DACA stands for the Deferred Action for Childhood Arrivals. It is a policy that was established as an executive action by then-President Barack Obama in 2012 in response to a failure by the United States House of Representatives and Senate to pass meaningful legislation for certain immigrants that were brought to the United States as children. In 2017 President Donald Trump announced a phase-out of DACA, which has since been the subject of a great deal of conversation and legal activity.

There are approximately 800,000 people who have signed up for the program. DACA recipients are frequently known as DREAMers because of the relationship between the executive policy and the DREAM Act, a law that was first proposed in 2001. Had it passed, the DREAM Act would have permitted illegal immigrants brought into the country as children to attend college and have a path to citizenship. DACA does not provide a path to citizenship: instead, it offers a renewable two-year period of deferred action from deportation, as well as eligibility for a work permit.

To qualify for DACA, an individual must have entered the United States before June 2007 and must have been under the age of 16 at the time. Other requirements include:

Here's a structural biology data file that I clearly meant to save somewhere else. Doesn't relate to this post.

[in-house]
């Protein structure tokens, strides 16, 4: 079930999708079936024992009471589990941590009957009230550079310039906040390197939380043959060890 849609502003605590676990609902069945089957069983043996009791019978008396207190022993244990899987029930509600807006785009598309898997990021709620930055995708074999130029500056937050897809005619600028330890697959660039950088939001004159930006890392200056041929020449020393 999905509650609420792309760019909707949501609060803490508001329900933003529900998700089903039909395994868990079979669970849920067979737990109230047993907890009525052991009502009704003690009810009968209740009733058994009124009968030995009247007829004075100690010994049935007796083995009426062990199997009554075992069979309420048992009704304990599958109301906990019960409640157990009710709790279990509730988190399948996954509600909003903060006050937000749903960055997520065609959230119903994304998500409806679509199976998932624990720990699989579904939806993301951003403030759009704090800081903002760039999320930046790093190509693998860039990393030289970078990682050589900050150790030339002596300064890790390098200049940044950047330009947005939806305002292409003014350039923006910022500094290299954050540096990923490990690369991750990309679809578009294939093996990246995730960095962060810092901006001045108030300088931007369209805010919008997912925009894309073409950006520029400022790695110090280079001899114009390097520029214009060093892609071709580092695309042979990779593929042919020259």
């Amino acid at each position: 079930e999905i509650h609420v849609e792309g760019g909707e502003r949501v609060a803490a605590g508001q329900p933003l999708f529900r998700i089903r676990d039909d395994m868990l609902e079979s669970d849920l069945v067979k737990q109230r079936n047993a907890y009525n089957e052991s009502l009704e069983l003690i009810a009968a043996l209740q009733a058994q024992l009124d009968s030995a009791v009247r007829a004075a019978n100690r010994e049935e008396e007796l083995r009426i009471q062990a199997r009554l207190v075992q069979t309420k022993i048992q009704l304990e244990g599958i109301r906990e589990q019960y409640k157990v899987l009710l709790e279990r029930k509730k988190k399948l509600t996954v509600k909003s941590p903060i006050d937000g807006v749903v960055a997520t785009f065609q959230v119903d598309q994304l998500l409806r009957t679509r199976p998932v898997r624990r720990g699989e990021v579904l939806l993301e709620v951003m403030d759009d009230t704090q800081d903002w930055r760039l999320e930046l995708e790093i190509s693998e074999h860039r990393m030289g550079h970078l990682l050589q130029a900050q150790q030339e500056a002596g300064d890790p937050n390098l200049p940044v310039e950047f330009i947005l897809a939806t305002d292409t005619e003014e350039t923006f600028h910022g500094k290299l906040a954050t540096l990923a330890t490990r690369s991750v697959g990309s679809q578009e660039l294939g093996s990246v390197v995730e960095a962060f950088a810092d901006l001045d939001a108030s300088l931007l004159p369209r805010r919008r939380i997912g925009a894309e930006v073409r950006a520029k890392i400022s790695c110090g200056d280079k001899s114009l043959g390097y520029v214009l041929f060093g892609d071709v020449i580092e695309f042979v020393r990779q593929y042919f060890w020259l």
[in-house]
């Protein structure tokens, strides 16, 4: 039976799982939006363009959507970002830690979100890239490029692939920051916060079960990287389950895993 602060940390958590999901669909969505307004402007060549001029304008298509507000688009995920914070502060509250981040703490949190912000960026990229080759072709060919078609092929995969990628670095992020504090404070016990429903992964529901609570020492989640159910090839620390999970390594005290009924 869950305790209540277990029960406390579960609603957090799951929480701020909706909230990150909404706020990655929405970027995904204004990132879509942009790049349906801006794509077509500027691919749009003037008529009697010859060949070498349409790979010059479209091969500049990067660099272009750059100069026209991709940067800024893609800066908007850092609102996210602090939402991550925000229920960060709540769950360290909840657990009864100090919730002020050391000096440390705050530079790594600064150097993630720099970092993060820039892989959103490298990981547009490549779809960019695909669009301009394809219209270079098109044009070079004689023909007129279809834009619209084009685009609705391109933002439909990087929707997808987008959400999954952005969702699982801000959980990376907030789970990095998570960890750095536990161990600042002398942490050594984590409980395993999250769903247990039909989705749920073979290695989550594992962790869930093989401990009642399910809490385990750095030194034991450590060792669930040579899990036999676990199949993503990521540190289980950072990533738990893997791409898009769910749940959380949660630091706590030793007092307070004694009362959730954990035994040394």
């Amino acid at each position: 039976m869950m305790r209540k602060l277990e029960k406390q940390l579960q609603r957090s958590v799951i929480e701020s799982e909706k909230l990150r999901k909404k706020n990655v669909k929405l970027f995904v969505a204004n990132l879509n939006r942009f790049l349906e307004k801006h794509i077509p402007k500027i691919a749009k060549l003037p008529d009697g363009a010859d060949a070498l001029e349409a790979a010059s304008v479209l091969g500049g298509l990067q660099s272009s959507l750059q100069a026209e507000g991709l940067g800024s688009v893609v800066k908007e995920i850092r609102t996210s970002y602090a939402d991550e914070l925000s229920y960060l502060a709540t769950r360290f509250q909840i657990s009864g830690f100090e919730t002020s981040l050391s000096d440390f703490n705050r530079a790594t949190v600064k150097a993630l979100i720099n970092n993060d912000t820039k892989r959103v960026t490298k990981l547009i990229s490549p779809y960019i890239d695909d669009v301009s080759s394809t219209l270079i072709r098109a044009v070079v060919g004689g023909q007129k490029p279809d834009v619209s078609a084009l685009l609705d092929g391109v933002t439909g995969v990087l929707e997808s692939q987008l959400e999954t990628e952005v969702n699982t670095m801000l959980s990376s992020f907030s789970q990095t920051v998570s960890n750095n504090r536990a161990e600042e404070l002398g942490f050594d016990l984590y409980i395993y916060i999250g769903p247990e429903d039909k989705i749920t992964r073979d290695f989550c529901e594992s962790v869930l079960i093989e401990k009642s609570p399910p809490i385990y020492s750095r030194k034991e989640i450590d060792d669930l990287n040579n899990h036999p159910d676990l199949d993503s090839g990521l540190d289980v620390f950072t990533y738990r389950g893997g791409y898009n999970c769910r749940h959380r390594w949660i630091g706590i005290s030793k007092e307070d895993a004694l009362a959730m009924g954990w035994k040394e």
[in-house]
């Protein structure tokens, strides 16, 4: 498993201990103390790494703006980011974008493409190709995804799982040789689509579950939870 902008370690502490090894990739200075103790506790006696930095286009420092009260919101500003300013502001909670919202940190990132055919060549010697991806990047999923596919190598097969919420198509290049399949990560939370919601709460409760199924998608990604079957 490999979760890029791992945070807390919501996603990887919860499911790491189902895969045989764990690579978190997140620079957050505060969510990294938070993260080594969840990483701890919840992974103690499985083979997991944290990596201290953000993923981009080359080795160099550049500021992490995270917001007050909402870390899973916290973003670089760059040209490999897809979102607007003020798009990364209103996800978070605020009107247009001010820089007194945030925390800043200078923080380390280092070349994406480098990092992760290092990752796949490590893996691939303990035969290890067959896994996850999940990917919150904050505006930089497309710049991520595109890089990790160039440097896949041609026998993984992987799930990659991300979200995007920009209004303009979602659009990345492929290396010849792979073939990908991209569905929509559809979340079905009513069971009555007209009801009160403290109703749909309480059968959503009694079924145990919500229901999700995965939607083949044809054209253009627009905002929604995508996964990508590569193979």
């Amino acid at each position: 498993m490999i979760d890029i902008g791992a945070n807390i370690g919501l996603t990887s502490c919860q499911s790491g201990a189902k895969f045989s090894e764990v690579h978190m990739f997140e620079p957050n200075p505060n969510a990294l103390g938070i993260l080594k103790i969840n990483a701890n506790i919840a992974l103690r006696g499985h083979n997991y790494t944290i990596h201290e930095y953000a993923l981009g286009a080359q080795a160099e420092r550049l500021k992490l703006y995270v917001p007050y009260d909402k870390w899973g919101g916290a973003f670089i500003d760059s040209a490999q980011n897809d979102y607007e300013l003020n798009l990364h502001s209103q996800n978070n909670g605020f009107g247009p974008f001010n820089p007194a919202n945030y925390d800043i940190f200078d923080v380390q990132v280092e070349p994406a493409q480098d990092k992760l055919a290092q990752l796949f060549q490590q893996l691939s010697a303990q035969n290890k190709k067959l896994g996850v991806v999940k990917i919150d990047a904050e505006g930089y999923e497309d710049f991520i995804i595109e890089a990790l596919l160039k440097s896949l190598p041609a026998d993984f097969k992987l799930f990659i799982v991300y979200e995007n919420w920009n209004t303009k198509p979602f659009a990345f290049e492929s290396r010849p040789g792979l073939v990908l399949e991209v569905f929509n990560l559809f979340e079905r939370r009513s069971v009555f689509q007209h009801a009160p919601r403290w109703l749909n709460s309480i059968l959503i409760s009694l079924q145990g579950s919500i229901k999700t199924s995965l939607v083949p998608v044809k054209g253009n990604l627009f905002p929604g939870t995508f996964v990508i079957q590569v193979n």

• Continuously living in the United States since their arrival
  • Being physically present in the United States on June 15, 2012 with no lawful status, as well as when they applied for DACA consideration
  • Being a high school graduate, or having a GED, or enrolled in school, or honorably discharged from the U.S. armed forces
  • No conviction of either a felony or serious misdemeanor, or three or more other misdemeanors
  • Not posing a threat to public safety or national security

Eligible candidates who wish to apply for DACA need to submit three forms as well as other documentation to support their qualification, and once approved they need to apply for renewal before their DACA status expires.

Those who have been approved for DACA status face a high degree of uncertainty in the face of recent political developments. Fortunately, there are a number of steps that can be taken to provide you with a greater sense of security and control. Contact the attorneys at the Law Office of Jensen Bagnato, P.C. today at (215)398-4185.